Once in your lifetime, go to Kenya – the country that perfected the safari! Awake to the sounds of bull elephants drinking from rushing rivers. Witness mass migrations of wildebeests. Ride a hot air balloon over the vast plains, watching breathtaking and diverse wildlife go about their days far below. The landscape is just as memorable (and photogenic!) as the wildlife – from Kenya’s beautiful lakes, beaches, and sweeping panoramic plains. Kenyans say "Karibu" in welcome, with smiles as wide as the horizon.
- Kenya Safari
Embark on a Kenya Safari to experience what others call the "classic safari experience." Kenya is home to over 25,000 animal species, including the Big Five, making it one of the world's most biodiverse countries. Among the grassy plains, lush landscape, and views of distant Mount Kenya, you'll find buffalo, elephants, antelope, abundant bird life such as ostriches, cranes, storks, and much more. You might even glimpse the plain's most incredible predators – cheetahs, leopards, and lions!
Nairobi is Kenya's capital and the most cosmopolitan city in East Africa. The city reverberates to the uniquely Kenyan beat of nightlife music, clanking silverware in some of the continent's best dining options, pleasant conversation in the city's green spaces, and of course, like all major cities, traffic! Nairobi is also home to Nairobi National Park, Kenya's first national park, and a large variety of Kenya's iconic wildlife. The city also hosts several wildlife orphanages and rehabilitation centers for elephants, chimpanzees, and the like. Without spending at least a day in its capital, you can't truly understand Kenya – its culture and people. And then, of course, you can't spend a day in its capital without sliding into a chair at the end of it and cracking open an ice-cold Tusker, the country's most popular beer.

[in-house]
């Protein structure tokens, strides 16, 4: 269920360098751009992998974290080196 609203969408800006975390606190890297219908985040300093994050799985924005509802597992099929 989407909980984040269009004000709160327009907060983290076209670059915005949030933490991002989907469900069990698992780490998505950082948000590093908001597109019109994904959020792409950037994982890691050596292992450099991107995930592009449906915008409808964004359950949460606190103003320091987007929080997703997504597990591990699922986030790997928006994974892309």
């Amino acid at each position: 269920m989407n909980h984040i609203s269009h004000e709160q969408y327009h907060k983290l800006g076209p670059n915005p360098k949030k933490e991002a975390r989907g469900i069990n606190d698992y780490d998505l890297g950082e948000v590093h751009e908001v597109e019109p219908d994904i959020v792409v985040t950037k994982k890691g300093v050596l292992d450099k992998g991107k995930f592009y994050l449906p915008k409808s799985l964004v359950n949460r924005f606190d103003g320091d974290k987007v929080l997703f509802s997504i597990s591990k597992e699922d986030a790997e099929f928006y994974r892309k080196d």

- The Great Wildebeest Migration
Every year, between June and September, millions of wildebeests, zebras, and antelope migrate together – looping between the Serengeti in Tanzania and the Masai Mara in Kenya. Their search for greener pastures and flowing water creates one of the greatest natural spectacles on the planet. In a never-ending cycle, the wildebeest birth 300,000 – 400,000 calves early in the year (Jan – Mar), and by April, they set out from their home in the Serengeti. Then, when September rolls around, the massive herds arrive in Kenya and ready themselves for the journey's peak: crossing the Mara River! This migration is truly one of the world's greatest wildlife spectacles.
- Masai Mara People